That was the title of the email that inspired this burger triple-header — the “this” mentioned is this stunning sideshow of 82 of NYC’s best burgers, published by NY Mag’s Grubstreet blog, which kicked off a lively debate: How many can I check as “done”? Which great burgers are missing from this list? Which ones am I now dying to try?*
One thing led to another, and we were standing in line at Pop Burger in the Meatpacking District, the closest burger detour adjacent to Chelsea Market. Just to tide us over, we agreed. Until we can really roll up our sleeves and get eating later.
I hadn’t had Pop Burger before (more background after the jump below), but their burgers are exactly what you’d expect, given the setting:
Cheeky, retro-inspired and oh so much more about looks than substance. There is no deviation in ordering, because the cheeseburgers are sitting, already made and packaged into their two-fer containers, keeping warmish on a cooktop within arm’s reach of the cashier.
These petite, four-bite burgers look pretty enough, but a bite reveals the bottom bun has gotten hard from the perpetual low-heat warming, the shredded iceberg lettuce is miserably wilted and the cheese has almost resolidified entirely. We didn’t order any, but the onion rings and fries were also sitting in large steel trays waiting to be scooped up. Those are the first, and last, Pop Burgers I’ll ever have.
The Pop Burger experience only compounded the importance of making “just the right choice” of burger later — we already knew one contender was going to be a Five Guys double-patty cheeseburger, “with everything” (which is a style of menu ordering), and for the second, a mid-to-upscale burger in the West Village vicinity that I hadn’t had before (a surprisingly short list).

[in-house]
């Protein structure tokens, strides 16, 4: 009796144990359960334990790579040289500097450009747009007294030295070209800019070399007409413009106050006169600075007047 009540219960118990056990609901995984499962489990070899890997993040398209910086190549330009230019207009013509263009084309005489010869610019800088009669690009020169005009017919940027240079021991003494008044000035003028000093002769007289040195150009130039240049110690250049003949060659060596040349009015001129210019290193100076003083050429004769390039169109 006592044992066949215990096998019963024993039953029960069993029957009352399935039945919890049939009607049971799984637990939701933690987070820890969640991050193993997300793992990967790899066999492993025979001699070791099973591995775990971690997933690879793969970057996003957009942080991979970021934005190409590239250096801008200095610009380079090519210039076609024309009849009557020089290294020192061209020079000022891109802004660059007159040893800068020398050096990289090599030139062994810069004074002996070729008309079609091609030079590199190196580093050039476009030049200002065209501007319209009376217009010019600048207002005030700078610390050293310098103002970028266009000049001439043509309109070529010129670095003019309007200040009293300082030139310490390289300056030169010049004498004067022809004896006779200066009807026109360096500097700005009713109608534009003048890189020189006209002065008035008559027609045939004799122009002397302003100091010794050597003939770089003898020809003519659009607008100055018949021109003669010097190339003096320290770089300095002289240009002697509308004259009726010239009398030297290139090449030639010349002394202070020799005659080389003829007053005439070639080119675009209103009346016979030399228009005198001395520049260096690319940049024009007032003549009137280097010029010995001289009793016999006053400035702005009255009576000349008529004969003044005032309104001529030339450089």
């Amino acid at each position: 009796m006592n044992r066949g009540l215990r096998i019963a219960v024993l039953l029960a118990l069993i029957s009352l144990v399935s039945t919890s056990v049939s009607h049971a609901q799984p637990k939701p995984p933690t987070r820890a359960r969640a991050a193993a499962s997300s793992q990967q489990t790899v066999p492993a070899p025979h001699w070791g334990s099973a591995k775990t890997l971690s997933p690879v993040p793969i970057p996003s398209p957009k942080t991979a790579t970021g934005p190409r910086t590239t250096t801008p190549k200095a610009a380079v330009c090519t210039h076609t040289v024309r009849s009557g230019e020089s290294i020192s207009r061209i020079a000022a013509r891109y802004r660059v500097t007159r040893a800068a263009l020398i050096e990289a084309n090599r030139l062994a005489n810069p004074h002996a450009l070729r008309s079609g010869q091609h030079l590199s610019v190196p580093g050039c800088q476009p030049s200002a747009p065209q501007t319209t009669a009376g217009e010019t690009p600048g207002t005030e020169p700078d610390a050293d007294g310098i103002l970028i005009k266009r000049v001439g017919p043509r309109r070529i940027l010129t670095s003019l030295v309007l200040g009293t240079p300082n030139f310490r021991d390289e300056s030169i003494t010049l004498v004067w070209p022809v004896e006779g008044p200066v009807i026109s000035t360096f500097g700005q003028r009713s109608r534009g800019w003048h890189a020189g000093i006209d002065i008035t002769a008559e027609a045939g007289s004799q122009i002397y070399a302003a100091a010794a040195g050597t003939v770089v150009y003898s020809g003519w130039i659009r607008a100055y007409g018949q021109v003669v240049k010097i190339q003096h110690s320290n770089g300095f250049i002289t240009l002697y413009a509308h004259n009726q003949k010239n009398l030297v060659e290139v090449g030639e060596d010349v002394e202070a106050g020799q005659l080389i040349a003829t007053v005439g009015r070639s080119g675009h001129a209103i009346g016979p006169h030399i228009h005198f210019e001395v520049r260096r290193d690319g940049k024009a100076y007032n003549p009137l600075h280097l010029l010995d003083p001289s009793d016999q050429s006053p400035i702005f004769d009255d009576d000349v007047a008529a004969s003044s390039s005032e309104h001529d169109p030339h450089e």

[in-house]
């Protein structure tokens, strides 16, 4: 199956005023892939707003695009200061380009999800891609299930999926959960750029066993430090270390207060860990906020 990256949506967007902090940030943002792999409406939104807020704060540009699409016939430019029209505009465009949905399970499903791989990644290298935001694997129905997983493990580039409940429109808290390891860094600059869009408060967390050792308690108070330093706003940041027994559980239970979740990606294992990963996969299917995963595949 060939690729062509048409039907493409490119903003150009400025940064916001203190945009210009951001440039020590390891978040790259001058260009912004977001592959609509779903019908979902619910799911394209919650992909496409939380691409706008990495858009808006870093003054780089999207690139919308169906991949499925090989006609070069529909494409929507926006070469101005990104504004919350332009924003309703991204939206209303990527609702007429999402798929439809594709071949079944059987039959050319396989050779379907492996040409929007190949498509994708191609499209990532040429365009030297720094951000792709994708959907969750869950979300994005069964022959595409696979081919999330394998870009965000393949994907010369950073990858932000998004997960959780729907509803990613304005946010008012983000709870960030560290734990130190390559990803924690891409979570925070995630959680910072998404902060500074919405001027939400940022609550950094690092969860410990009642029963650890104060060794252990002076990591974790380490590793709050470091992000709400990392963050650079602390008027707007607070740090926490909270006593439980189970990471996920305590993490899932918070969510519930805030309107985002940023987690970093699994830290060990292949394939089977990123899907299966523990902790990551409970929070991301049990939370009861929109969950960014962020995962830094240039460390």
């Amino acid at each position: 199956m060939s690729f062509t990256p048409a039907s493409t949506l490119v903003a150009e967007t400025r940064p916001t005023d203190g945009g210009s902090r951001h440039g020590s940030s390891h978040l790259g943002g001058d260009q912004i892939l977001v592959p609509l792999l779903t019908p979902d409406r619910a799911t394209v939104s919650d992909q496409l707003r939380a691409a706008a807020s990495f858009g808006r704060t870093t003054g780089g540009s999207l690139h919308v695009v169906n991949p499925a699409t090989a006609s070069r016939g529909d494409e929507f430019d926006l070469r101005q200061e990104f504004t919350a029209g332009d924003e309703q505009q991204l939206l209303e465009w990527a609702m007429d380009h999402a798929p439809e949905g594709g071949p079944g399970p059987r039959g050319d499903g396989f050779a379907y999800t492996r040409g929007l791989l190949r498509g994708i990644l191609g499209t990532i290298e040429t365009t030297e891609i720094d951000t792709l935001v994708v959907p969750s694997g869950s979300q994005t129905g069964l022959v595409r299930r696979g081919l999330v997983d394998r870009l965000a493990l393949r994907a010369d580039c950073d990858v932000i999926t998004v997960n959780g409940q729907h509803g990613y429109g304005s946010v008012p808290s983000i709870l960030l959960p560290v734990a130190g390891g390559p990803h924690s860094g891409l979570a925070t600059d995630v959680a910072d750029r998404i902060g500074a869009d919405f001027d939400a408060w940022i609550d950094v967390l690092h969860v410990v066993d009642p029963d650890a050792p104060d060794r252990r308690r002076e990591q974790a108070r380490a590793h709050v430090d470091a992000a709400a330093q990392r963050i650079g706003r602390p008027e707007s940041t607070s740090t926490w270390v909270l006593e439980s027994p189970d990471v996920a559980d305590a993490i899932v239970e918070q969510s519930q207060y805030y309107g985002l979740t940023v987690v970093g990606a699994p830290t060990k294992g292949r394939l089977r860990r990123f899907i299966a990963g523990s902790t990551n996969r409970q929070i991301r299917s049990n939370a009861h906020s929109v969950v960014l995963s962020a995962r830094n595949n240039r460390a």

In part because we’d just tried one of Rare Bar & Grill’s unusual Steakhouse Burgers ($21) the other week, we went back to Rare for a plain ole’ cheeseburger, “8 oz. of 100% Grade “A” American chuck beef, ground and freshly prepared daily in our kitchen.”
How’d they stack up? Well, I still am not a fan of Five Guys. I have nothing against thin patties, but when one patty is so thin to the point of being holey, thereby necessitating two patties, not a good burger. Same thing goes for the laundry list of condiments — sure, they’re fun, and there are some good ones on there … is it a possibility that Five Guys is compensating for anything, much? (I think so.)
Rare’s burger is solid: A small brick cooked-to-order (medium rare) and topped with melty cheese-of-the-week from Murray’s Cheese Shop, thick slice of tomato, romaine, onion — on top of that we added bacon and egg — all supported by what the menu calls a “homemade sweet toasted bun.” (Sturdy and fluffy, the bun is a notch upgrade from the white-bun category.)
Rare’s is not my favorite $12 burger — I like my beef a little more rough-ground, for starters, not so smooth, and my bun a little more distinctive — but hands down, the best of the bunch that day. And one more tick-mark off that list.
Pop Burger background: My friend was under the auspice that Pop Burger had something to do with Old Homestead Steakhouse, which would make sense, given its proximity (adjacent) and mutual investment in beef. But it didn’t quite make sense, given Pop Burger’s pop-y, future-retro flair and the its neighbor’s ye-old-homestead-y-ness. (These names aren’t for naught.)
In actuality, they’re not related (Internet-sourced, phone-confirmed), which is good news for Old Homestead Steakhouse, one of the neighborhood’s holdovers from before the scene moved in (we all want to root for those guys). The steakhouse did semi-recently rename its sidewalk-adjacent front room Prime Burger.